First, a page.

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Exercising First Amendment rights is a team sport

March 1st, 2017 by efitzpatrick

Rachel Bimonte, junior journalism major at Roger Williams University:

At a New England First Amendment Coalition event on Feb. 24, Washington Post media columnist Margaret Sullivan began her keynote address by thanking the many journalism students in attendance, including eight students from Roger Williams University.

“I admire the fact that you are making the foray into our somewhat treacherous waters at this particular time,” Sullivan said. “We need you more than ever.”

Sullivan received the Stephen Hamblett First Amendment Award during the luncheon at the Boston Marriott Long Wharf. And as she spoke, it clicked: Much like basketball, football and dance choreographies, journalism is a team sport, too. And we each must do our part to exercise our First Amendment rights, to speak truth to power, to deliver the truth.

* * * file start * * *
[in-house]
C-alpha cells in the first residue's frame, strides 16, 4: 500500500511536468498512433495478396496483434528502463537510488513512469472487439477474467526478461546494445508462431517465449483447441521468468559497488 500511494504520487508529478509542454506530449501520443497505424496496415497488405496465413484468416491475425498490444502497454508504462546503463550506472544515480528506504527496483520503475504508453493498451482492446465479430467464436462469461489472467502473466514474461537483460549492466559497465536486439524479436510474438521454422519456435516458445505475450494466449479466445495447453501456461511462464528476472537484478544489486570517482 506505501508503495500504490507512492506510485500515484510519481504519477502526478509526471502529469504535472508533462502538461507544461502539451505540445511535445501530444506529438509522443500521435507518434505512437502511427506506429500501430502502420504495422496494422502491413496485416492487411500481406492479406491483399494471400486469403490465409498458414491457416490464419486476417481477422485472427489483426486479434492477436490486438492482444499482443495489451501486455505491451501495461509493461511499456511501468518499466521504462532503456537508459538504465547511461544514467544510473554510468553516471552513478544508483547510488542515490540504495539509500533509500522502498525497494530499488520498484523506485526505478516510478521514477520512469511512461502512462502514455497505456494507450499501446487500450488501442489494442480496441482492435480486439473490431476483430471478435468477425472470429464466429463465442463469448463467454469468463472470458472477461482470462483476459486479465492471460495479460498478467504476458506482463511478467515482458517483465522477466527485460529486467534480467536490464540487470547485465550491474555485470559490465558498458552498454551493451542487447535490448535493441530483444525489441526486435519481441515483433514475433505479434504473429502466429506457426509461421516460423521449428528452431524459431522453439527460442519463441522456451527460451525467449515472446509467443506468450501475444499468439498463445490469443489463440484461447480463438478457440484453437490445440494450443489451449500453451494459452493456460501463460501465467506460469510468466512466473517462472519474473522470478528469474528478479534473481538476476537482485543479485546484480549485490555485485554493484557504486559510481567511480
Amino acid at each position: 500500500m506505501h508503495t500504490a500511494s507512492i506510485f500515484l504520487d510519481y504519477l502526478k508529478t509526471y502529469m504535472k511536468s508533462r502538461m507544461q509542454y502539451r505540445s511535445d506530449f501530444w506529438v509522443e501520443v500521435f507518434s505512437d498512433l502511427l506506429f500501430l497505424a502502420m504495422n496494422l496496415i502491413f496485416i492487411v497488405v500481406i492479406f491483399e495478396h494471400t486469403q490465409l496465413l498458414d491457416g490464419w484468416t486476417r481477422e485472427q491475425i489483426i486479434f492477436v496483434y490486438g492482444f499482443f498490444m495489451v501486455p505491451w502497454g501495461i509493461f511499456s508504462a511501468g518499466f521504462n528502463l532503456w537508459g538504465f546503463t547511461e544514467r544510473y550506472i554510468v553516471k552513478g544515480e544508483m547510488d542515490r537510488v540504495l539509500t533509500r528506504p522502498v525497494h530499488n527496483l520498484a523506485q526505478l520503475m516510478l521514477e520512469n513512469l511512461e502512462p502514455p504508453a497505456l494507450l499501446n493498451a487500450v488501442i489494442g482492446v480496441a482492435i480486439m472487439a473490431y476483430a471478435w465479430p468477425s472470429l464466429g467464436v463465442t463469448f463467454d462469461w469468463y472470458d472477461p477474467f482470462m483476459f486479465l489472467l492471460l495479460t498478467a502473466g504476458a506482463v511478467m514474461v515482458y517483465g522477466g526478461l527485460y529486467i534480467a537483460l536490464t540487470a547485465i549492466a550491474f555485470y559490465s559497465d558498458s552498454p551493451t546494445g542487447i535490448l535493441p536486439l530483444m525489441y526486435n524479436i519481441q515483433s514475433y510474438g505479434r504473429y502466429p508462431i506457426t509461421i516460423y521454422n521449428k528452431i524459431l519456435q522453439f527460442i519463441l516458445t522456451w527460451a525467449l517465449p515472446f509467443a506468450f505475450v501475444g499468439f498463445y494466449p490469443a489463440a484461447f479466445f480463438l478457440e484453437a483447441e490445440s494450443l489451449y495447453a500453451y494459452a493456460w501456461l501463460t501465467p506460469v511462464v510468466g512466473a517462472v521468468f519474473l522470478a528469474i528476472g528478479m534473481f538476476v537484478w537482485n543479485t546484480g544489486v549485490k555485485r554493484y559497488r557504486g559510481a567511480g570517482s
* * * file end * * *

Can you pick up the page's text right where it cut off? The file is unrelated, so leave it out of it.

Enemy of the American People? Undermining a free press

February 20th, 2017 by efitzpatrick

Edward Fitzpatrick, RWU director of media and public relations, New England First Amendment Coalition board member and former Providence Journal columnist:

Absolutely!

The Trump administration appears to be springing more leaks than the Oroville Dam spillway. And that’s a good thing. Otherwise, the public would be drowning in the cascade of “alternative facts” pouring from the White House.

RI can help build a free press in The Gambia

December 22nd, 2016 by efitzpatrick

Omar Bah, founder and executive director of the Refugee Dream Center, in Providence, who earned a master’s degree in public administration from RWU in 2014:

I only have to look at the bayonet scar on my left hand to remember how Gambian President Yahya Jammeh treats a free press: The dictator’s soldiers beat, kicked and tortured me when I attempted to cover a secret trial in The Gambia, my native country. And I barely escaped with my life, fleeing the smallest nation on the African mainland before finding refuge here in America’s smallest state.

I thought I would never set foot in The Gambia again. But Jammeh, the authoritarian president for the past 22 years, lost the presidential election on Dec. 1. While it remains unclear if he’s going to willingly step aside, I hope to establish a private, independent newspaper there.